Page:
Danielle Jones Wiki – Bio
The murder of Danielle Jones 16 October 1985 – c. June 18, 2001 was a British murder case in which the body was not found, and the conviction was based on a forensic analysis of text messages sent to the victim’s mobile phone. Danielle Sarah Jones was last seen live on June 18, 2001.
Jones’ uncle, Stuart Campbell, a builder, was convicted on December 19, 2002 of kidnapping and murder. Campbell was sentenced to life imprisonment for the murder, as well as 10 years for kidnapping.
After the trial, the controversy ensued when it was revealed that Campbell had previously been convicted of improper assault on other girls of similar age. The use of forensic authorship analysis of text messages in the case has led to its use in other situations to be investigated
Danielle Jones Age
(16 October 1985 – c. 18 June 2001 She Was 15 Year Old
1.73 m (5.7 Ft)
Danielle Jones Murder Investigation Reports
15-year-old Danielle Jones was last seen on the morning of June 18, 2001, walking to a bus stop near her home in East Tilbury,.
On August 17, 2001, the police again arrested Campbell on suspicion of murder after finding “substantial evidence” to support the theory that Danielle Jones was now dead.
A police chief told the BBC that Campbell “developed an absolutely inappropriate and possibly illegal relationship with Danielle.” Jones apparently tried to leave, but Campbell resisted. On November 14, 2001, the Crown Prosecution Service decided that the police had sufficient evidence to accuse Campbell of the murder – even if his body was not found.
On October 14, 2002, Campbell was tried for abduction and murder for 11 months in detention. The royal case was based on few evidence. Jones had disappeared without contacting his family and was seen talking to a man in a blue Ford Transit van similar to Campbell’s on the morning of his disappearance. A test of blood-stained socks found in the attic of Campbell’s house found matching DNA for both him and his nephew; The lip gloss Jones used was also found at Campbell’s home. A diary kept by Campbell revealed an obsession with teenage girls, with Campbell’s statements manipulating young girls into posing for topless photos.
The text message that Campbell claims to have sent him. The message was in capital letters, but Danielle often sent messages in lowercase.
Mobile Switching Center records showed that Campbell’s claim to be in a DIY store half an hour away in Rayleigh was false and that Campbell’s and Jones’ cell phones were within range of a single cell phone pole at the time of a text message allegedly sent to Campbell by Jones . This, along with the forensic analysis, showed that Campbell, not Jones, wrote the message, implying that he was sending the message to him using Jones’ phone to show that Campbell was still alive.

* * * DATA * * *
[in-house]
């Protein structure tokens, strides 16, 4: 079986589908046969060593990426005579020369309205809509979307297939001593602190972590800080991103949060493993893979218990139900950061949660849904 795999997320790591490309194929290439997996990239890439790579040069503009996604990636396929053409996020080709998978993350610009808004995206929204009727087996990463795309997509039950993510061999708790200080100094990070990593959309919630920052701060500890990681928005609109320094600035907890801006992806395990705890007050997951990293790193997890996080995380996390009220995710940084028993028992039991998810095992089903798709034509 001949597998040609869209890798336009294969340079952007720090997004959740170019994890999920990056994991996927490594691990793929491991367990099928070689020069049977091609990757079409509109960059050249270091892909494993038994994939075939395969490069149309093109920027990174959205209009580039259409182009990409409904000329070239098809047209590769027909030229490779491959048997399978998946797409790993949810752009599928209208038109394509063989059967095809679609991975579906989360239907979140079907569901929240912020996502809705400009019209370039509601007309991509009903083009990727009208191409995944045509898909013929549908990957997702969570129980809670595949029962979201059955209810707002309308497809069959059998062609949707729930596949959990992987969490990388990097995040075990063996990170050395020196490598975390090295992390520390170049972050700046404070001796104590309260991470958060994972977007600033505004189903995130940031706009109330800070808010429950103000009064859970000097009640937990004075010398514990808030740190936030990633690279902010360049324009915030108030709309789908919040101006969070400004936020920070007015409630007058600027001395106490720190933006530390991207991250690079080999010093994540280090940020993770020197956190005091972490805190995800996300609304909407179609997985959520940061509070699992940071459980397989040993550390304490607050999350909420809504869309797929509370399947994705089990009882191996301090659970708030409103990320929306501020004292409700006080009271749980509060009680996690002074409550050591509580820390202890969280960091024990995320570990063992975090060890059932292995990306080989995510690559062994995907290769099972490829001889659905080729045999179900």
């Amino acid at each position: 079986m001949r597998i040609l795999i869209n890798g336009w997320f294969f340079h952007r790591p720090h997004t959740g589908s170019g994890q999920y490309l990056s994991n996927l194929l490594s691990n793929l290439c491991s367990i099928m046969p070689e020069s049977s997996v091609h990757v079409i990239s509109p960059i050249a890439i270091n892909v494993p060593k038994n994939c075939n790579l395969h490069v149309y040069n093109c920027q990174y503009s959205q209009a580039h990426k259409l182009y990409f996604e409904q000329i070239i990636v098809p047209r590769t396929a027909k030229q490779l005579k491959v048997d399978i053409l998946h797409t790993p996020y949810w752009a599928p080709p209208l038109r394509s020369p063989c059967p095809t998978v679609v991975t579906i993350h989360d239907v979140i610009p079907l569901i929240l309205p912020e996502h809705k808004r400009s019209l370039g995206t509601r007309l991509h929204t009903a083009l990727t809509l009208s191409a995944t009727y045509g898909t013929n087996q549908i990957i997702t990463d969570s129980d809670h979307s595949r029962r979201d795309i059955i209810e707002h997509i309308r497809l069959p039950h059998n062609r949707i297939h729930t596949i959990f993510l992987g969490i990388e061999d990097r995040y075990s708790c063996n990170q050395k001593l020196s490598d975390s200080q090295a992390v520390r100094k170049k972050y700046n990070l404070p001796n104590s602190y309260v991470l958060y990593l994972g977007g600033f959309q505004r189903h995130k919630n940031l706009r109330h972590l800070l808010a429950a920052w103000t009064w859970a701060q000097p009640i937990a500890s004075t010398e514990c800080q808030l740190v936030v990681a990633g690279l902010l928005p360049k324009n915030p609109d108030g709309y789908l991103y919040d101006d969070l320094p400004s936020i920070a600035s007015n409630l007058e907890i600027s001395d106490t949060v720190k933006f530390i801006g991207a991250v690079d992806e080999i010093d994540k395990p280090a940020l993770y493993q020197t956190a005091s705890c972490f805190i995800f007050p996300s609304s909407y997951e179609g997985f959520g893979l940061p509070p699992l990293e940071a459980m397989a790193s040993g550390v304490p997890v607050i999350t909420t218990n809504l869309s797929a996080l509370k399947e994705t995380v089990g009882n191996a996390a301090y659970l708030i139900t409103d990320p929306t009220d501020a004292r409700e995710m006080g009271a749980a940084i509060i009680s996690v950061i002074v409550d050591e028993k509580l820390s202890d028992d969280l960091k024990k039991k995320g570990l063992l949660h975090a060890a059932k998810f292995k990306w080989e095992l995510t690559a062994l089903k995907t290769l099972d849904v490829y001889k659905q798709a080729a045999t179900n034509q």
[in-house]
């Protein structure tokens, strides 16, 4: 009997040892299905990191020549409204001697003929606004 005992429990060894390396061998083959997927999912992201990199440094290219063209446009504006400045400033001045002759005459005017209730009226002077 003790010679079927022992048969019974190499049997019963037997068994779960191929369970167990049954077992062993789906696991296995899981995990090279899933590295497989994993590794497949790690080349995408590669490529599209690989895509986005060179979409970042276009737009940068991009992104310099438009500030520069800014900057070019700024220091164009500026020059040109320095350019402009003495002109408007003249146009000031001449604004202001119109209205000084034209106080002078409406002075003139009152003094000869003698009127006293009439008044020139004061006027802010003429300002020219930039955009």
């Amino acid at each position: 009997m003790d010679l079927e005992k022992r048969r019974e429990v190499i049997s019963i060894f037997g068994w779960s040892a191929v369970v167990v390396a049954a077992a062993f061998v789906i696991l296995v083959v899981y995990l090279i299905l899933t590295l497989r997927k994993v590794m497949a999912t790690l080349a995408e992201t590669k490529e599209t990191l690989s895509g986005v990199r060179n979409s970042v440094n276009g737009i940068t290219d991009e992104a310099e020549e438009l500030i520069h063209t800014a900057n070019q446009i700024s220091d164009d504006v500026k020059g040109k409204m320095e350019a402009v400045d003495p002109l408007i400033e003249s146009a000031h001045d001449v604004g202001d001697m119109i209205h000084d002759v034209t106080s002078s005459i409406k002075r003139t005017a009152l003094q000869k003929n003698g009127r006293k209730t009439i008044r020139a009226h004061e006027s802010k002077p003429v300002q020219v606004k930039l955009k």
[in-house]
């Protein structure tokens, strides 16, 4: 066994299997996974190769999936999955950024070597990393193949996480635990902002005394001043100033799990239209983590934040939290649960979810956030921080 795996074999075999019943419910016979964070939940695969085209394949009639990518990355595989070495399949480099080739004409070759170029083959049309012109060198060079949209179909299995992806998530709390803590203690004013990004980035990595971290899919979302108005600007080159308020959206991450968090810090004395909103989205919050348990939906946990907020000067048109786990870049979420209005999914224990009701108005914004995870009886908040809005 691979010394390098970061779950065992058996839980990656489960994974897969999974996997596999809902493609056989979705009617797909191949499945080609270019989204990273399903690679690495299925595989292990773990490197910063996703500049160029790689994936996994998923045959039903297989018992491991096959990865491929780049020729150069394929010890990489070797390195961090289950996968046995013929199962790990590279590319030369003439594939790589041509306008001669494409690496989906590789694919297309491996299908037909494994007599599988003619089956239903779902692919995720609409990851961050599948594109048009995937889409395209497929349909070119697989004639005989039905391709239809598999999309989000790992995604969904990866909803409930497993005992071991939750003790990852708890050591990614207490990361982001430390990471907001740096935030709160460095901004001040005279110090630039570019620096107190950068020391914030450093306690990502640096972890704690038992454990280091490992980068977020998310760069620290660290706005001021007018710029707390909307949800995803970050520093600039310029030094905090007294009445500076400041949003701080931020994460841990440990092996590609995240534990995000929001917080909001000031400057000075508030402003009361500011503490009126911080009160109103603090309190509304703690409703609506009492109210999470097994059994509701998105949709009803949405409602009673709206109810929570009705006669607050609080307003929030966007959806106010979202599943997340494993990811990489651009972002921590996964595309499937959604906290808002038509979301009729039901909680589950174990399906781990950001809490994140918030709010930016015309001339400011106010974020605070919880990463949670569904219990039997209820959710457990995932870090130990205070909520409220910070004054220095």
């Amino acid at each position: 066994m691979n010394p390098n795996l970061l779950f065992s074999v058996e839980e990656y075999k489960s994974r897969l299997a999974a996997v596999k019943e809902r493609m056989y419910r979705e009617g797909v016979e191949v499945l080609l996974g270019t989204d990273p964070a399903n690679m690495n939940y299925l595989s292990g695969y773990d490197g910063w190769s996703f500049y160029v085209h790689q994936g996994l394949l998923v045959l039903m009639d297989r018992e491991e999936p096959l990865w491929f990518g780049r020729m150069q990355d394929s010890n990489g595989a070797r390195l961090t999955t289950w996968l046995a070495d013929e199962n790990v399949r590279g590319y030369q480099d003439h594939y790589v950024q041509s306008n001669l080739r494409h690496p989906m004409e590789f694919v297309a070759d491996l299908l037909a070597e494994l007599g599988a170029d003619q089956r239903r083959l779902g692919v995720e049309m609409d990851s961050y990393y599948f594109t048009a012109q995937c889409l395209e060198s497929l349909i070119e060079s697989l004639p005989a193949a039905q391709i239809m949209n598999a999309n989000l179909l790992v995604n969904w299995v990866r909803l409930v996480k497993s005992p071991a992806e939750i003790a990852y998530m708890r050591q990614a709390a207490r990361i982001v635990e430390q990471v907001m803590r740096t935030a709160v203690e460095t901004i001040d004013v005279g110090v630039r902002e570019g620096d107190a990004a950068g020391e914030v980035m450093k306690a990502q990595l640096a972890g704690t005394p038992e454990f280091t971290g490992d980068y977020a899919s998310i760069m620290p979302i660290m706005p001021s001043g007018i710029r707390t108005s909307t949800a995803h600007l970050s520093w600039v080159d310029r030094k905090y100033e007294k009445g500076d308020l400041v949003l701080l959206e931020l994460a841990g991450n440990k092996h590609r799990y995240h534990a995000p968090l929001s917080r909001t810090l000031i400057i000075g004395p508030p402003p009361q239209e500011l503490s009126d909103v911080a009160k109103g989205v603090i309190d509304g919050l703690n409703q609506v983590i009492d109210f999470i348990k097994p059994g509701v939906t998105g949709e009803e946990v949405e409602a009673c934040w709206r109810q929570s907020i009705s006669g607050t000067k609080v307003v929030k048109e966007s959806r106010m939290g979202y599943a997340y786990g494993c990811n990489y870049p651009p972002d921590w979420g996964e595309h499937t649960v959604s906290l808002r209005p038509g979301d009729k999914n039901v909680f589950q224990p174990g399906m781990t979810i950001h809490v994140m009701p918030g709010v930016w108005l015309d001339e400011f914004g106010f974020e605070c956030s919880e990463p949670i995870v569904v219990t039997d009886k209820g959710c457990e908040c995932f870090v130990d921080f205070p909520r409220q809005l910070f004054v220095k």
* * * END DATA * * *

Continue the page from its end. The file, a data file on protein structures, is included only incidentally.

Campbell was found guilty of both charges on December 19, 2002, and was sentenced to life imprisonment for murder for simultaneous employment, and was sentenced to 10 years in prison. The Supreme Court later ruled that Campbell must serve at least 20 years in prison before being considered for parole, which means he will remain in prison until at least November 2021 and age 63.
Suspicion was almost dropped, and was first arrested on June 23, 2001, five days after Jones’ disappearance. While the detectives weighed the possibility that Campbell would endanger Jones’ life against the possibility of bringing the police to him, they delayed his arrest on the assumption that he was still alive and against his will. During police interviews, Campbell was identified as “non-cooperative”. In a 20-minute interview with the police, Campbell declined to comment on 50 questions.
The investigation involved several appeals for information to the public, including the restructuring of the BBC television show Crimewatch. During the investigation, more than 900 police officers and support personnel searched more than 1,500 locations to find Jones’ body because he was convinced that the police working on the case died within two months of his disappearance.
The mother of the murdered Essex girl wants her daughter to remain under lock and key until the body of her killer is found.
The new law came into force, forcing judges to take into account if killers reveal the whereabouts of their victims.
The Helens Act Act makes it a legal obligation for probation judges to take into account “non-disclosure” of prisoners.
The 62-year-old Stuart Campbell, who murdered his 15-year-old nephew Danielle Jones, is expected to be the first “disembodied” killer to apply for parole under the Hellenic Act when his 20-year minimum expires on The Mirror in November.
Campbell was convicted of the murder of his nephew Danielle Jones in December 2002 and was put in prison for life.
15-year-old Danielle was last seen on Monday, June 18, 2001, near her home in East Tilbury.
Her body was never found despite extensive searches before the trial and in the years that followed.
Her 15-year-old mother, Linda Jones, 60, struggled to convince Campbell to reveal her daughter’s final resting place.
She supported Helen’s Law, named after Helen McCourt, who was killed in 1988 but never disclosed the location of is murderer Ian Simms – similar to Campbell.